Europe Expected to Make Big Contributions to Internet Economy

Sustained e-commerce growth of more than 100 percent per year through 2003 will drive Europe to $1.5 trillion in online sales in 2004, making Europe a major contributor to the global Internet economy, which will reach $6.9 trillion in 2004 according to Forrester Research.

While Europe and Asia-Pacific both have comparable online sales totals, Europe has a more balanced overall Internet economy with faster adoption expected across the region as a whole and stronger growth in consumer e-commerce, Forrester found in its “Global E-Commerce Approaches Hypergrowth” brief.

“E-commerce in Europe benefits from a number of inherent strengths — a coherent regional trading bloc, a strong technology infrastructure, and deep connections to global supply chains,” said Dr. Therese Torris, director of research at Forrester Research B.V. “Despite these advantages, e-commerce will not develop in the same way or at the same rate across all countries. To achieve its full potential, European companies must be prepared to take advantage of new e-commerce opportunities, wherever they are present.”

In the next five years, Europe’s online consumers will quickly turn from surfing to shopping, with sales of retail goods and services growing 140 percent annually. Forrester believes that one of the factors fueling this growth will be improved online stores, which will inspire 100 million Europeans to shop online by 2004. But the real driver behind Europe’s e-commerce growth will be online business trade, which will account for nearly $1.4 trillion of Europe’s total online trade in 2004. These revenues will come from the efforts of industry leaders to pull entire sectors online and the emergence of eMarketplaces to facilitate online business trade in the region.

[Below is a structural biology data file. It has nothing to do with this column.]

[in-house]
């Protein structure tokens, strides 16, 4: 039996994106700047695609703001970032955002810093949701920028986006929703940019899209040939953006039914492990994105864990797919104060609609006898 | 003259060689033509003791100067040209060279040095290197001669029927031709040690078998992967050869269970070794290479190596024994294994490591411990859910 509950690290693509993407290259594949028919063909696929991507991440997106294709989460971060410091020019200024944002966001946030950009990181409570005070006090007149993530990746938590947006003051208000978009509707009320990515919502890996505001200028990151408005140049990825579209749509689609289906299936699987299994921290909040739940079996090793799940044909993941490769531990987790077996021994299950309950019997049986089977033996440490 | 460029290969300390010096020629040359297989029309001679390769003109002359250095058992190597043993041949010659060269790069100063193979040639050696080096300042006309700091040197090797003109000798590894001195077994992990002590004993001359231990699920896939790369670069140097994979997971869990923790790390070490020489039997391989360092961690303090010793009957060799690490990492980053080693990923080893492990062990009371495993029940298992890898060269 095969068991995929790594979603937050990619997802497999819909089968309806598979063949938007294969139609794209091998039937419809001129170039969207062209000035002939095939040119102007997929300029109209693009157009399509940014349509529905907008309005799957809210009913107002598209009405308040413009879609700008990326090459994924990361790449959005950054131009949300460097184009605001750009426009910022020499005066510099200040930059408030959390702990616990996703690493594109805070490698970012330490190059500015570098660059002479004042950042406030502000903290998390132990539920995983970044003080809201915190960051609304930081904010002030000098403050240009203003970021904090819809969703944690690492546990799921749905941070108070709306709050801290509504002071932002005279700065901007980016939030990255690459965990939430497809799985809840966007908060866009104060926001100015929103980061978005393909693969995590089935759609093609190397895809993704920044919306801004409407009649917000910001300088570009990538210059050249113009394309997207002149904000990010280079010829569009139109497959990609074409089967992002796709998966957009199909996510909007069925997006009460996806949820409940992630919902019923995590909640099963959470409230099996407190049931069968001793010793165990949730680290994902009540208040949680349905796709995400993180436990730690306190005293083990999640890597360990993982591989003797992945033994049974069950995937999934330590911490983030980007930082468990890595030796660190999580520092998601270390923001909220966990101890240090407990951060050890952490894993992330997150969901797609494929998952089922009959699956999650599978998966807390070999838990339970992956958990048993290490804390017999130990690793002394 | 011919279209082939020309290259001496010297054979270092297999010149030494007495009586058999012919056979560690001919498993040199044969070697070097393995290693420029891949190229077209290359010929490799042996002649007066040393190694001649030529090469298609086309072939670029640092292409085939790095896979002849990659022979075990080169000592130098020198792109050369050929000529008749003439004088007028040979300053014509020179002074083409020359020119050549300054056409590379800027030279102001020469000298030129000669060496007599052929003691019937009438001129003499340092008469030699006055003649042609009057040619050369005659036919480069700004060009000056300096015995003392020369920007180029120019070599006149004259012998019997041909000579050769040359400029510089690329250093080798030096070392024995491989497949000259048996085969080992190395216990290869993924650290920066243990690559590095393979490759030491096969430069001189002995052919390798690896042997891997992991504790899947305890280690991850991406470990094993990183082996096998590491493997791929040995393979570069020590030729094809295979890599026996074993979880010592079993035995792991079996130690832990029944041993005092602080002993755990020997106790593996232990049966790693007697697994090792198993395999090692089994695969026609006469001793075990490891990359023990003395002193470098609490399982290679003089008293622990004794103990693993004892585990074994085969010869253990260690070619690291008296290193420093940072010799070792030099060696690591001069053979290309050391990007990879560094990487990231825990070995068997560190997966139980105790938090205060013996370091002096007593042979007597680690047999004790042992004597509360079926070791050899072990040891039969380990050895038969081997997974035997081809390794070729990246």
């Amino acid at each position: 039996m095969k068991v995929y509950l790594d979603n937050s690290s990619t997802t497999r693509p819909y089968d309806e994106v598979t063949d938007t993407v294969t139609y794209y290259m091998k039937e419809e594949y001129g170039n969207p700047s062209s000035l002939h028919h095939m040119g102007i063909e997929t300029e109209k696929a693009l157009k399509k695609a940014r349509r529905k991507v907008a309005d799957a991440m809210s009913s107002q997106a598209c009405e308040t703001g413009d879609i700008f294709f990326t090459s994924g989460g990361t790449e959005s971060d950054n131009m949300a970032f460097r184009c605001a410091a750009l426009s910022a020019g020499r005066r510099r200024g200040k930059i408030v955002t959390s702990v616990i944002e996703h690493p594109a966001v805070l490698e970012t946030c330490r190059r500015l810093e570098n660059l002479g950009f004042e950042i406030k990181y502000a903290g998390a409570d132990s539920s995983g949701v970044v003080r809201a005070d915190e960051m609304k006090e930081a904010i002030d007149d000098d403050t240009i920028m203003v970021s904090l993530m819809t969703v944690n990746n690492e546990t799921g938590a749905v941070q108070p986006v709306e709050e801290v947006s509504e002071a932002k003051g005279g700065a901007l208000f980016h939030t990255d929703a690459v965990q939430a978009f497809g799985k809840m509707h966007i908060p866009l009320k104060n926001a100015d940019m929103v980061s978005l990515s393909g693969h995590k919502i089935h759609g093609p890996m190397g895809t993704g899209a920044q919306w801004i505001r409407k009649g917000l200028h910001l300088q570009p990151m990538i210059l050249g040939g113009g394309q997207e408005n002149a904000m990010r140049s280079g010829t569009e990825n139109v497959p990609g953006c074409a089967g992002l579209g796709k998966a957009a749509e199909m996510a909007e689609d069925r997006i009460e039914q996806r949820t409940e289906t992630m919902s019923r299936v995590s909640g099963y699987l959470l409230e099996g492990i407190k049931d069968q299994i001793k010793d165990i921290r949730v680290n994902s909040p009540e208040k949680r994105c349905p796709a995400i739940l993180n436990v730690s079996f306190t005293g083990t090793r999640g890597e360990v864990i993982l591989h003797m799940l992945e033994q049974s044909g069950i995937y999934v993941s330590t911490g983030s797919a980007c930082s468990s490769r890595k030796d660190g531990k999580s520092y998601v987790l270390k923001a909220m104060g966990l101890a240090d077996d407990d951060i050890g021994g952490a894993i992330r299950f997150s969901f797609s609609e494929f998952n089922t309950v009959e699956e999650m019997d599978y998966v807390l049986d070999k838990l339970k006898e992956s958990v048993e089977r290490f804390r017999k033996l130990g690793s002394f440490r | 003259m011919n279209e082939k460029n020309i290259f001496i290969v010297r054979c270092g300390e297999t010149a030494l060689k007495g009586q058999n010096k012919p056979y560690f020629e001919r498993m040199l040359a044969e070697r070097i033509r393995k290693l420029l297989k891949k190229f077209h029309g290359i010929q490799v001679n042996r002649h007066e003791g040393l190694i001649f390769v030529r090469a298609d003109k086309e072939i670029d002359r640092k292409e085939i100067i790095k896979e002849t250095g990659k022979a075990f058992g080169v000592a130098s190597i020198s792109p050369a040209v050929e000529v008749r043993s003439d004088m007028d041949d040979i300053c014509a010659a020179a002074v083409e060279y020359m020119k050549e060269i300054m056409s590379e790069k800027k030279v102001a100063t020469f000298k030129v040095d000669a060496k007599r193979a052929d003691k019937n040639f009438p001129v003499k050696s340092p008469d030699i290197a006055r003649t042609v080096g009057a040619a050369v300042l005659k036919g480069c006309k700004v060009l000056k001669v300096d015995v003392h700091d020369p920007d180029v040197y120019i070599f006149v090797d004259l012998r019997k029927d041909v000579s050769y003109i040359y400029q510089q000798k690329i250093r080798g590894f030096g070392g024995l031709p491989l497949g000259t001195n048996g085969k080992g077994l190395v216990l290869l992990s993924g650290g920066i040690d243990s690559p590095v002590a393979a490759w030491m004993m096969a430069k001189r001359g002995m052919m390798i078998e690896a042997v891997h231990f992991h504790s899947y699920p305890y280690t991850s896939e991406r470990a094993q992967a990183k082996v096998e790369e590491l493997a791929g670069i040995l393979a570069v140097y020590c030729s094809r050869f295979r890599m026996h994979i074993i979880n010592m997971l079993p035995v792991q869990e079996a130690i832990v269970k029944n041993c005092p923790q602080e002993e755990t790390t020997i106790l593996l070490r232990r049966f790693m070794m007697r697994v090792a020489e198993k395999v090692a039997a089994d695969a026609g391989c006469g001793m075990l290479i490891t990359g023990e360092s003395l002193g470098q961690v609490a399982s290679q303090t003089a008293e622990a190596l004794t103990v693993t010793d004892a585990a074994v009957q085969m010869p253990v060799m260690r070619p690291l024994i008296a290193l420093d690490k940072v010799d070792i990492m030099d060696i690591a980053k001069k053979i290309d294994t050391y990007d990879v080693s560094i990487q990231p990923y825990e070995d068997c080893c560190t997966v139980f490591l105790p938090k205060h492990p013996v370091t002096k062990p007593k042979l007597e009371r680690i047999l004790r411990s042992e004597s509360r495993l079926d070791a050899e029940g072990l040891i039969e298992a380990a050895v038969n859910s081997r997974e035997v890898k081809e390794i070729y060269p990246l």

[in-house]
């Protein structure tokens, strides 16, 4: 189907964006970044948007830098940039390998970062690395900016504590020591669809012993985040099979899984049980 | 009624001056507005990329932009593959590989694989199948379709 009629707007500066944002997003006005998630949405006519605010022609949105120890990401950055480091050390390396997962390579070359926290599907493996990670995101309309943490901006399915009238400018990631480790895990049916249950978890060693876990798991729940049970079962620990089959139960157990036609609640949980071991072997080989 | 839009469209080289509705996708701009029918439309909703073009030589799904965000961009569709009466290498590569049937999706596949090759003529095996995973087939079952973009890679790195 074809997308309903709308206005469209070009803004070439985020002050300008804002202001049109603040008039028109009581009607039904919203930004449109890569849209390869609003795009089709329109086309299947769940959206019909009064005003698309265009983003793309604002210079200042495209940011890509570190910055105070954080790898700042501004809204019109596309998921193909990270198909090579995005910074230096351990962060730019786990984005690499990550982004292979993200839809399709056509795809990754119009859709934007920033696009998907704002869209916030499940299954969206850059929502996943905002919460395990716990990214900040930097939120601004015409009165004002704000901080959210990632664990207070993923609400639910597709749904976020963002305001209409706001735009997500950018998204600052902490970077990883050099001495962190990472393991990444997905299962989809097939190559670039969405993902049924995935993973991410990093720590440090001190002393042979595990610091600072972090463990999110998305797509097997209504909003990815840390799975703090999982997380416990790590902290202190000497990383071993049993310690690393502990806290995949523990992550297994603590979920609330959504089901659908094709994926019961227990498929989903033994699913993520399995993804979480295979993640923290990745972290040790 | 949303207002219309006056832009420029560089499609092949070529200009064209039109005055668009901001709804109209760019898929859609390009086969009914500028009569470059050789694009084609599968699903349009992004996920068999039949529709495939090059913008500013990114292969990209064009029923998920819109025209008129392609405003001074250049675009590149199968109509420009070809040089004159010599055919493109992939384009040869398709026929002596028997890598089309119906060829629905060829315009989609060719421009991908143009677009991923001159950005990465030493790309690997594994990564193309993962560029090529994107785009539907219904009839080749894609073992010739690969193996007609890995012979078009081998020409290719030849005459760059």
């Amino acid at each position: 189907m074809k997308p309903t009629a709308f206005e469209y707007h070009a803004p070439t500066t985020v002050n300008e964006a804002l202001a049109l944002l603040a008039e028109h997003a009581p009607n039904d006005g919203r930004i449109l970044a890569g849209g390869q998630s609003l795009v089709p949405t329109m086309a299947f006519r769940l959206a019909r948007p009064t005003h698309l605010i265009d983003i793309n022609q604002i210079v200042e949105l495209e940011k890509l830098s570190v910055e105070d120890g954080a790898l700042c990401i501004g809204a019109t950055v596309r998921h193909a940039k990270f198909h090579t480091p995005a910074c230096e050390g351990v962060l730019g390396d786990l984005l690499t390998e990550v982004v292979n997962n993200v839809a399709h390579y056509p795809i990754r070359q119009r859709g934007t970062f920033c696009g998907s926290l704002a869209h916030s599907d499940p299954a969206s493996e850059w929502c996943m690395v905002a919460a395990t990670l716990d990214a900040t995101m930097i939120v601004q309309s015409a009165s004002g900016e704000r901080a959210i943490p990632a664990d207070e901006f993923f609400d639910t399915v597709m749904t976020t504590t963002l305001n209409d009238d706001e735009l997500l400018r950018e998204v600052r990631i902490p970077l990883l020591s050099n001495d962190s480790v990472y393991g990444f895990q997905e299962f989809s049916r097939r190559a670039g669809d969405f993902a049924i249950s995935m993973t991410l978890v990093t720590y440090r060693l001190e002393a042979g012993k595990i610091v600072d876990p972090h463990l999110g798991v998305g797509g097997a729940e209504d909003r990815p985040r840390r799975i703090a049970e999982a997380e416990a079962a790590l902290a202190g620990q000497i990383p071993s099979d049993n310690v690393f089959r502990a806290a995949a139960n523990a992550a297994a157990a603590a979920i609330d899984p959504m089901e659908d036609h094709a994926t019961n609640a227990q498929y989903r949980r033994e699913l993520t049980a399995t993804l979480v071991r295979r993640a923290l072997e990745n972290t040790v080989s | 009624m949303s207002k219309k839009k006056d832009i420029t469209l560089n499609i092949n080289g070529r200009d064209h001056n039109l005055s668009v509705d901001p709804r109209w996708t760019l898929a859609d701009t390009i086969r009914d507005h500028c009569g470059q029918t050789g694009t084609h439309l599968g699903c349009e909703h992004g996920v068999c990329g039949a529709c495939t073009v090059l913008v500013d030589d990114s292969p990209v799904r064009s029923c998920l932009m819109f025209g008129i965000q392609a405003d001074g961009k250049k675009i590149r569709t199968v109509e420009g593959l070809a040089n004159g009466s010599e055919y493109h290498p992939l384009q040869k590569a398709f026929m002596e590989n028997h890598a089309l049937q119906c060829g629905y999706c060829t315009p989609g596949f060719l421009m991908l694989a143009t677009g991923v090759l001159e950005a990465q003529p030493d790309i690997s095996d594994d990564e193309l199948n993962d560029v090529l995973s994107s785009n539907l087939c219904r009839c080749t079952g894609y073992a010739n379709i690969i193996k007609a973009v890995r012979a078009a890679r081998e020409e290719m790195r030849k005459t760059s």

While online trade will approach 6 percent of Europe’s total sales in 2004, e-commerce will develop much more quickly in Northern Europe, with Germany and the UK leading the way. In Southern Europe, e-commerce will be hindered by a weak infrastructure and cultural resistance to doing business online, although France will represent the third-largest Internet economy in Europe. However, the emergence of new form factors, including WAP phones and interactive TV, may help these countries overcome the hurdles to e-commerce acceptance.

“Europe will achieve e-commerce maturity very quickly, effectively closing the gap between it and the US in the process,” said Matthew R. Sanders, associate analyst. “Despite some minor development hurdles, Europe’s prospects as a global e-commerce leader look very good.”

Forrester estimates that e-commerce will account for 8.5 percent of the global sales of goods and services in 2004. The expansion of online trade, however, will be highly concentrated, with 12 countries representing nearly 89 percent of worldwide Net sales. North America will continue to be the global e-commerce leader with online sales reaching $3.5 trillion in 2004. Asia-Pacific will hit $1.6 trillion, led by significant business-to-business trade in the computing and electronics industries. Plagued by infrastructure deficiencies, e-commerce will reach $82 billion in Latin America, while Eastern Europe, Africa, and the Middle East will contribute a combined $68.6 billion in 2004.

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